Also, keep in mind that almost every solid-state power amp on the market has a relay at its output. The relay usually serves at least two purposes. At power-up, the relay temporarily disconnects the speaker from the amp's output to prevent turn-on thumps. A similar thing happens at power-down. Also, there is often DC detection at the amp's output. If excessive DC is detected, the amp's protection circuitry opens up the relay, which disconnects the speaker to keep it from being damaged.

Some relays actually have considerable measured distortion, due to oxidation of the contacts forming a nonlinear resistor. Sensitive distortion analyzers must be used to determine the best relays. Very good relays have measured distortion very near the residual of the best available measurement equipment. The distortion (as a percentage) introduced at the speaker is much lower than the distortion of just the relay itself, because the AC voltage across the speaker is much larger than the very small AC voltage across the relay. That's why the distortion of the relay must be measured by itself and not at the speaker. The distortion introduced at the speaker by a very good relay will be below the residual of most distortion measurement equipment.

There are some interesting measured results of relay distortion here. These measurements were done in support of a test setup that was used for amplifier comparison listening tests at RMAF 2006 by Bob Cordell, described in this PDF file.

If one takes the view that any relay in the signal path to the speaker will obscure all speaker cable differences, and combines that with the information that nearly every solid-state amplifier has one, that would lead to an interesting conclusion .

tomjtx
tomjtx's picture
Offline
Last seen: 8 years 4 months ago
Joined: Nov 12 2006 - 2:53pm
Re: Atkinson & Fremer Do Community Proud


Quote:

Quote:
Xeno- Your vapid wit is exceeded only by your humility and grasp of irony.

No one is more humble than I.

wanna bet?

I'm more humble and less competitive.

Xenophanes
Xenophanes's picture
Offline
Last seen: 11 years 6 months ago
Joined: Sep 7 2005 - 2:48pm
Re: Atkinson & Fremer Do Community Proud


Quote:

Quote:

Quote:
Xeno- Your vapid wit is exceeded only by your humility and grasp of irony.

No one is more humble than I.

wanna bet?

I'm more humble and less competitive.

Impossible! Besides he said I have a grasp of irony, which I suppose means I have a mind like a steel trap.

tomjtx
tomjtx's picture
Offline
Last seen: 8 years 4 months ago
Joined: Nov 12 2006 - 2:53pm
Re: Atkinson & Fremer Do Community Proud


Quote:

Quote:

Quote:

Quote:
Xeno- Your vapid wit is exceeded only by your humility and grasp of irony.

No one is more humble than I.

wanna bet?

I'm more humble and less competitive.

Impossible! Besides he said I have a grasp of irony, which I suppose means I have a mind like a steel trap.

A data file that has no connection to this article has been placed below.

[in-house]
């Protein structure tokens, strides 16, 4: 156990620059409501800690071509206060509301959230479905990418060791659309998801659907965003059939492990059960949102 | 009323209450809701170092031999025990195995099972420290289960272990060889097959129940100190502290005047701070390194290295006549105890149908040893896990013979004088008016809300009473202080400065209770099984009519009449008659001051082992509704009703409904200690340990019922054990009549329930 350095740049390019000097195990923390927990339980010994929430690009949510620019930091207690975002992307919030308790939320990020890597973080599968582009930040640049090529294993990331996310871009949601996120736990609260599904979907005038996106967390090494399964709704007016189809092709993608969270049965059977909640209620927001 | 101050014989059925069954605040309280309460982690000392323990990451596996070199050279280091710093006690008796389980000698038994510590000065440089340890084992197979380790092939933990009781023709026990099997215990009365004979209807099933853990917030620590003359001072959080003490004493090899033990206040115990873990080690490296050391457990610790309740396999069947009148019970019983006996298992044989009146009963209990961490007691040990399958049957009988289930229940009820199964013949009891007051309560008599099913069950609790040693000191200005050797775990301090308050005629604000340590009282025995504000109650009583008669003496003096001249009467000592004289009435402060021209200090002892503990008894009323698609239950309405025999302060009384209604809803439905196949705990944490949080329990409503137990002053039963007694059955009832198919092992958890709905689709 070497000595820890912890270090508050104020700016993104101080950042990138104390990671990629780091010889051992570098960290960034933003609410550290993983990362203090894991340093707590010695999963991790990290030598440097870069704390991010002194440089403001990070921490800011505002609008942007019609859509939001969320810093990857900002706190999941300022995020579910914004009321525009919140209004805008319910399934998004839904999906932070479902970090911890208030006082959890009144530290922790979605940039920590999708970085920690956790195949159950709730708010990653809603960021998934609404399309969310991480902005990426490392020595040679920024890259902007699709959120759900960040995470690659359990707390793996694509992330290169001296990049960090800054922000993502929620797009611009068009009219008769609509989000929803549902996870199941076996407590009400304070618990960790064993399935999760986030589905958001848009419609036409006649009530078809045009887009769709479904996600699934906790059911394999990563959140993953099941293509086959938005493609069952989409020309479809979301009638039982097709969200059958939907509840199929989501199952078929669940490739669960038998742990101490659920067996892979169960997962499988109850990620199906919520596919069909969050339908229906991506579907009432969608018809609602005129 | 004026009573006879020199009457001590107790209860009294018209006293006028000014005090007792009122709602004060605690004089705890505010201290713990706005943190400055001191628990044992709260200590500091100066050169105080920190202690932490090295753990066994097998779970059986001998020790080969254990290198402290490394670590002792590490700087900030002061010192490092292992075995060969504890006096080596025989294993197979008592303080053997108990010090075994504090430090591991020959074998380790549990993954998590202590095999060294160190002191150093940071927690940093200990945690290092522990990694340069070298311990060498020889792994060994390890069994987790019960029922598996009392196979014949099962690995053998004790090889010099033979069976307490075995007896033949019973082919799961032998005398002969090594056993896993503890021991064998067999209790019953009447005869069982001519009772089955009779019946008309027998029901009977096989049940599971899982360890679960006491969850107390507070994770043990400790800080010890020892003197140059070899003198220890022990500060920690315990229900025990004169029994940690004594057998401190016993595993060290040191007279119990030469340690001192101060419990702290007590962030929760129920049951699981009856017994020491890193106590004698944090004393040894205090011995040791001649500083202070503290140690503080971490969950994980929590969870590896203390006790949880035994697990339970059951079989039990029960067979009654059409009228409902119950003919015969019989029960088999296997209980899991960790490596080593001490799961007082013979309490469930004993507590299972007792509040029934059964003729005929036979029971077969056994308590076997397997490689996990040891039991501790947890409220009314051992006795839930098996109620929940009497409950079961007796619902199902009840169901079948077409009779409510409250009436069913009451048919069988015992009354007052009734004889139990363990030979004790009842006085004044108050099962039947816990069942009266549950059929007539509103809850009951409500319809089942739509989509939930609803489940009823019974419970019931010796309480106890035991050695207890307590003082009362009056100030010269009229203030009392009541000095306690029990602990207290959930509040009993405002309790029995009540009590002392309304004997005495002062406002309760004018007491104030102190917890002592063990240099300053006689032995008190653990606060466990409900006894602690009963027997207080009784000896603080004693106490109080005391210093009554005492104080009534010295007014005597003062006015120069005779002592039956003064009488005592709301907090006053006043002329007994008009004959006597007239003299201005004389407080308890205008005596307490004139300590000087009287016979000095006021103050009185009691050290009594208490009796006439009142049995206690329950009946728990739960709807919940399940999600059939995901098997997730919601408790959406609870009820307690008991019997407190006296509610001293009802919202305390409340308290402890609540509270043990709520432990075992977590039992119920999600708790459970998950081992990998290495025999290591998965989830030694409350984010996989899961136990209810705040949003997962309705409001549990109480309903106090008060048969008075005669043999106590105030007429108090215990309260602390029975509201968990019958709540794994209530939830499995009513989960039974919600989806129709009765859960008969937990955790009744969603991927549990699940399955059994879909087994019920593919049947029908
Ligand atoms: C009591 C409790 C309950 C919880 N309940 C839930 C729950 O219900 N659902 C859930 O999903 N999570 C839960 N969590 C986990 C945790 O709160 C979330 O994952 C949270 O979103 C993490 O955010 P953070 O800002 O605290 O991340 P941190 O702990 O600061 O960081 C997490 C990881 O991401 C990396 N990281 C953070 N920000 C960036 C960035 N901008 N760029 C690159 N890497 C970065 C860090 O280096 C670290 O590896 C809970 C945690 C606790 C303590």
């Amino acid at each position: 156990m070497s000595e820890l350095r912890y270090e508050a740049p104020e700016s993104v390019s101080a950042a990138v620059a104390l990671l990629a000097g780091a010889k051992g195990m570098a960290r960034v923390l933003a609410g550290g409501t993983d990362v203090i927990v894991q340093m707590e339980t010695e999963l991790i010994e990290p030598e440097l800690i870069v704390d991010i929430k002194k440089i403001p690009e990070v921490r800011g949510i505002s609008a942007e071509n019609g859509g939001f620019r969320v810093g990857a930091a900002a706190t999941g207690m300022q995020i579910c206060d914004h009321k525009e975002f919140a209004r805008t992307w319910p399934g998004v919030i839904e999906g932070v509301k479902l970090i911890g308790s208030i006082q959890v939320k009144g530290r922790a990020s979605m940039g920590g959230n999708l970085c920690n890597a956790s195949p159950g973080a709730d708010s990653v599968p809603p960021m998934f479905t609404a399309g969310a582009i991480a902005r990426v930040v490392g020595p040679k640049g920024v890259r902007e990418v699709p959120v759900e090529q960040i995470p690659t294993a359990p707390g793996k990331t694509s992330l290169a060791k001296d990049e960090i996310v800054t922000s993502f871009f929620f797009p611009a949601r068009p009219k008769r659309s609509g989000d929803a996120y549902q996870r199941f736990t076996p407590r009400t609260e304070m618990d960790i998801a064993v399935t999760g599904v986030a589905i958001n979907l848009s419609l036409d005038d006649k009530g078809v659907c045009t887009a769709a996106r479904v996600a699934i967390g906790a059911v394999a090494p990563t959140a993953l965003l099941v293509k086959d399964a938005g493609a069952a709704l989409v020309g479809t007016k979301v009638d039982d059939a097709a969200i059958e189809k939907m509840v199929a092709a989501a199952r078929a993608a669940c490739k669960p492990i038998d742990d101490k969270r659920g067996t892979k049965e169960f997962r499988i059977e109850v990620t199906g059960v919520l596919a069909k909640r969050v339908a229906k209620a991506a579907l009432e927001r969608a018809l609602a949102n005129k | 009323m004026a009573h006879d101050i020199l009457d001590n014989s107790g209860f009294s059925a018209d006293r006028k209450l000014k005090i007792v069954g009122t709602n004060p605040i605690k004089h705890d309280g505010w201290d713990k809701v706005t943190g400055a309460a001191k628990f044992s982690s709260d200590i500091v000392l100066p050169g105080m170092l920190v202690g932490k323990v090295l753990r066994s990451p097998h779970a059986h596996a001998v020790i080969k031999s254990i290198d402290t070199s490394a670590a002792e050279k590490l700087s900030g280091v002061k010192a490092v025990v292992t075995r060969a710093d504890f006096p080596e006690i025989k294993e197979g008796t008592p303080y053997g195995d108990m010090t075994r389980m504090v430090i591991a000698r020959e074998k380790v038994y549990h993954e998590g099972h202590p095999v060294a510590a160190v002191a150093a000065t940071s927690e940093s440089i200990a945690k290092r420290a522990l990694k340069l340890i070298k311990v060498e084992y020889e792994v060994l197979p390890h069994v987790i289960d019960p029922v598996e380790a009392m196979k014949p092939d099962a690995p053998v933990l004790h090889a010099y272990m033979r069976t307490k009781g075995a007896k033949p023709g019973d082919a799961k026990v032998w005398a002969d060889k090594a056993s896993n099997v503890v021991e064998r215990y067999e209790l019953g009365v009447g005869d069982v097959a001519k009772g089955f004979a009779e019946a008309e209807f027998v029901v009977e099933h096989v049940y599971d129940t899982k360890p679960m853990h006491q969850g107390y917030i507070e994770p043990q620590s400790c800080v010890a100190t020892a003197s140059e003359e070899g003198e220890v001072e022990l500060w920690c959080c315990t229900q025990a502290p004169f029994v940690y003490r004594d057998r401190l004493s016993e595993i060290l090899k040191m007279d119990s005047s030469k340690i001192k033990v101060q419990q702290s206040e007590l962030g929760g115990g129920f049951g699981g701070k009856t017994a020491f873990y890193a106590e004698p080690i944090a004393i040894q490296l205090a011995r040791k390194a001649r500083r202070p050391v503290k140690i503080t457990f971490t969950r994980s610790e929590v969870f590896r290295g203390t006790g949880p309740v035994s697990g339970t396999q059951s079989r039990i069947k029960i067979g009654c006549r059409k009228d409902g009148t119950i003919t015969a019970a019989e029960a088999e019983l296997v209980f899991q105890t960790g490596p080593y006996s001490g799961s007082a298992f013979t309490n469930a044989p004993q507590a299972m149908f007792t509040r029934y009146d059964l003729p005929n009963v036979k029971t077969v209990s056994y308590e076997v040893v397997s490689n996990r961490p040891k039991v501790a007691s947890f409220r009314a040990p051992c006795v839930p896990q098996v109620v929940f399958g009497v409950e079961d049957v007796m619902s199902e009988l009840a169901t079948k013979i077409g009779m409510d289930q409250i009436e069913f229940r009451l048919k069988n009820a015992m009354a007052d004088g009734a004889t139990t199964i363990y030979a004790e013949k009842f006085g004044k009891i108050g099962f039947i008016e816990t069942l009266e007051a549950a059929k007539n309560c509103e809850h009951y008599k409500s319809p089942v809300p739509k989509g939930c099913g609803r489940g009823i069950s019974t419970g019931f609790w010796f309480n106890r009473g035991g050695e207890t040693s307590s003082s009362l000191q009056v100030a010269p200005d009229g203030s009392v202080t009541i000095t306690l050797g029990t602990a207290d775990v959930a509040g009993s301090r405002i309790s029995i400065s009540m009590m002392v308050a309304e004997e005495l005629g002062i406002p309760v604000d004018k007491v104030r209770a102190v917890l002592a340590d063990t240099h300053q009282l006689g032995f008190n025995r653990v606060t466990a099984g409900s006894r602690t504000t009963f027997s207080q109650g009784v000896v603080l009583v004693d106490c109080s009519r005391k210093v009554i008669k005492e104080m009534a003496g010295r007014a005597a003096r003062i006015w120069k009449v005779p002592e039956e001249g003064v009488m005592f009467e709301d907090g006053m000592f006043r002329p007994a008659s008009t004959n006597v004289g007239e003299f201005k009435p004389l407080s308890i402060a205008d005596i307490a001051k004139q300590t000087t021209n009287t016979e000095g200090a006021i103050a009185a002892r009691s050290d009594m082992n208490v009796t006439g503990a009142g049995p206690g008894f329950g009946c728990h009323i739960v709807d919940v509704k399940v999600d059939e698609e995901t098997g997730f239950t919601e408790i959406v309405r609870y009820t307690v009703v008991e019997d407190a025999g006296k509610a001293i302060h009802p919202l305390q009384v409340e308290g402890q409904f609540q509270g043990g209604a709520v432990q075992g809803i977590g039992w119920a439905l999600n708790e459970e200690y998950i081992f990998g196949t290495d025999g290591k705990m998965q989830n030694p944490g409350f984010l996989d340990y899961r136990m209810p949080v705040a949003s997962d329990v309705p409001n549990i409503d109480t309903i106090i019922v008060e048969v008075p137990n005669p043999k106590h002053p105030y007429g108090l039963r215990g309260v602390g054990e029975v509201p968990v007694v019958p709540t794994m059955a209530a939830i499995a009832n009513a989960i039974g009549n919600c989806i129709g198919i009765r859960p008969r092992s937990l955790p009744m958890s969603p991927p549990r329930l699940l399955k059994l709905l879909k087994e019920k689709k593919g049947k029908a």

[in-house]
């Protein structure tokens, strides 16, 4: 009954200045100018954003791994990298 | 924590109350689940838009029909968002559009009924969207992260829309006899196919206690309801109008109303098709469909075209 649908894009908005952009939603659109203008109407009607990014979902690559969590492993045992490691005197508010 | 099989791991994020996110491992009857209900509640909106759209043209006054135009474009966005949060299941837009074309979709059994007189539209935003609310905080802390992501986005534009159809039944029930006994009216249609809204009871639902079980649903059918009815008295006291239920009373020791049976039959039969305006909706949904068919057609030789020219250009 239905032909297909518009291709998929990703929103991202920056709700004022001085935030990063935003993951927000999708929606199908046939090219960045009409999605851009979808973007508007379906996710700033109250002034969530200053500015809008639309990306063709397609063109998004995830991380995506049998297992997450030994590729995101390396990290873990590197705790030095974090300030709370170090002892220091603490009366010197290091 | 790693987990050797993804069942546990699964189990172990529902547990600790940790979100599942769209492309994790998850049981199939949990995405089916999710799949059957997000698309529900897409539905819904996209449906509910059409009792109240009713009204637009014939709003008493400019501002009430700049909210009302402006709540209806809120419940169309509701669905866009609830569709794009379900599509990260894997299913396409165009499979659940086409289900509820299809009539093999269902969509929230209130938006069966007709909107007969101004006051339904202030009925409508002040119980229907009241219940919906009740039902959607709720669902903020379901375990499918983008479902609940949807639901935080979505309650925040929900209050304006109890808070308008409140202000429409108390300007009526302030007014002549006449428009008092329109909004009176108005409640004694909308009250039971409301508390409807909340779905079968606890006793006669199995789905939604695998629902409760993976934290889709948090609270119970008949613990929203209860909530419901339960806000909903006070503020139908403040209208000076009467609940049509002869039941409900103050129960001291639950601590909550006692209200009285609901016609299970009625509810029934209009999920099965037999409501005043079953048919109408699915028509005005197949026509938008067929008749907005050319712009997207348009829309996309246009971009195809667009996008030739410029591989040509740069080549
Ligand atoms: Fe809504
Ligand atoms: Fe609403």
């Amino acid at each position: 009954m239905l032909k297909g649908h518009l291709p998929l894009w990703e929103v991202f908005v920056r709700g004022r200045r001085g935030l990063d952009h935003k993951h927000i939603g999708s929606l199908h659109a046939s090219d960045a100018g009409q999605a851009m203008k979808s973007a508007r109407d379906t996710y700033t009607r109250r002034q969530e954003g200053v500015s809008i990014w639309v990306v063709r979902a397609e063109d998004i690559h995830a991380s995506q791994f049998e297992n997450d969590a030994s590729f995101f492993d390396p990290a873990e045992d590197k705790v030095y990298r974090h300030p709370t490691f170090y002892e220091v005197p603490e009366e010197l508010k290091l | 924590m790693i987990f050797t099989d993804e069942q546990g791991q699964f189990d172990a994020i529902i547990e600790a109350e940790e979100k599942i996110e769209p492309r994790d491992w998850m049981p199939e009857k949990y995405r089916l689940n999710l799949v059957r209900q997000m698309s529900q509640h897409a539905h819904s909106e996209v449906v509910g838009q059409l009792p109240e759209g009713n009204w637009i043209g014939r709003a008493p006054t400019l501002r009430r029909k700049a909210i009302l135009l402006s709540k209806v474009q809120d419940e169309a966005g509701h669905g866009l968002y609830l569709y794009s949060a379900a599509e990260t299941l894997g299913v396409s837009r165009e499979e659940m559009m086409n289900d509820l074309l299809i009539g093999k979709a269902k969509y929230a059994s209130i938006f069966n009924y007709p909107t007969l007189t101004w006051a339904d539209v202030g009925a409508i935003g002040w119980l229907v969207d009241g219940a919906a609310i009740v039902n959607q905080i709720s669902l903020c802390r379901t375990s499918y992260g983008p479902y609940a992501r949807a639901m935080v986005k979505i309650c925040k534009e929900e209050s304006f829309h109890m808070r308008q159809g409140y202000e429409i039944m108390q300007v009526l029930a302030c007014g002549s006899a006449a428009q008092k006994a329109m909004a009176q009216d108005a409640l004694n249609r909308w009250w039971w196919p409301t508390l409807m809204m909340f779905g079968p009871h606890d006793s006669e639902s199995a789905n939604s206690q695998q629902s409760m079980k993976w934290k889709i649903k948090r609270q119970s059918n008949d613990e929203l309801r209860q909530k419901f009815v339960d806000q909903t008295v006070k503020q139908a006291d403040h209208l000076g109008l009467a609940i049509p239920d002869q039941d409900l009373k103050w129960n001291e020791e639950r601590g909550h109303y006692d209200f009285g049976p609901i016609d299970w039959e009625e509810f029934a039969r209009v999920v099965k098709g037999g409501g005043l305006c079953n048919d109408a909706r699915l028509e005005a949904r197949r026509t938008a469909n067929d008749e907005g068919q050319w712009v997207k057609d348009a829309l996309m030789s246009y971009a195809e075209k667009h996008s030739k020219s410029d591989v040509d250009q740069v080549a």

Or like an iron kettle.

rvance
rvance's picture
Offline
Last seen: 8 years 10 months ago
Joined: Sep 8 2007 - 9:58am
Re: Atkinson & Fremer Do Community Proud


Quote:

Quote:

Quote:

Quote:

Quote:
Xeno- Your vapid wit is exceeded only by your humility and grasp of irony.

No one is more humble than I.

wanna bet?

I'm more humble and less competitive.

Impossible! Besides he said I have a grasp of irony, which I suppose means I have a mind like a steel trap.

Or like an iron kettle.

You guys have too many ironies in the fire.

Xenophanes
Xenophanes's picture
Offline
Last seen: 11 years 6 months ago
Joined: Sep 7 2005 - 2:48pm
Re: Atkinson & Fremer Do Community Proud


Quote:
You guys have too many ironies in the fire.

That's the spirit!

You have to expect this sort of thing when the discussion is about a nonsensical test set up. Apparently no one wants to discuss it anymore so they move on to their favorite hobby horse.

[Let's see now: I just made "they" refer to "no one."]

gkc
gkc's picture
Offline
Last seen: Never ago
Joined: Feb 24 2006 - 11:51am
Re: Atkinson & Fremer Do Community Proud

Might I offer a humble suggestion, concerning the audible differences among wires?

Plug 'em into your system. Listen. Don't worry about what the switching relays in your amplifier are (or are not) doing to the sound.

Listen for a couple of hours, to your favorite music.

Then, the next day (or night -- the presence of sun or moon MAY affect the sound, but sidereal doings are beyong our control, so don't fret), plug in another set of wires.

Did you enjoy the change more? Less? About the same?

Choose accordingly.

Resist the urge to prove everything you hear. Just plug in the damned cables and play the damned music.

Enjoy.

I missed all the ironies. And I read the book on irony (William Empson, I believe -- 7 types of irony, as I recall). This makes sense -- I am a notoriously slow learner. You don't have to explain -- just give me another shot at the anvil.

Atkinson and Fremer do, indeed, do the community proud. They listen and report. So do Wes Phillips and Art (the "Ironic Bunny") Dudley.

Enjoy your tunes. Please. Do not go forth and spin "The Anvil Chorus," especially in the name of irony.

Cheers and happy tunes.

Pages

  • X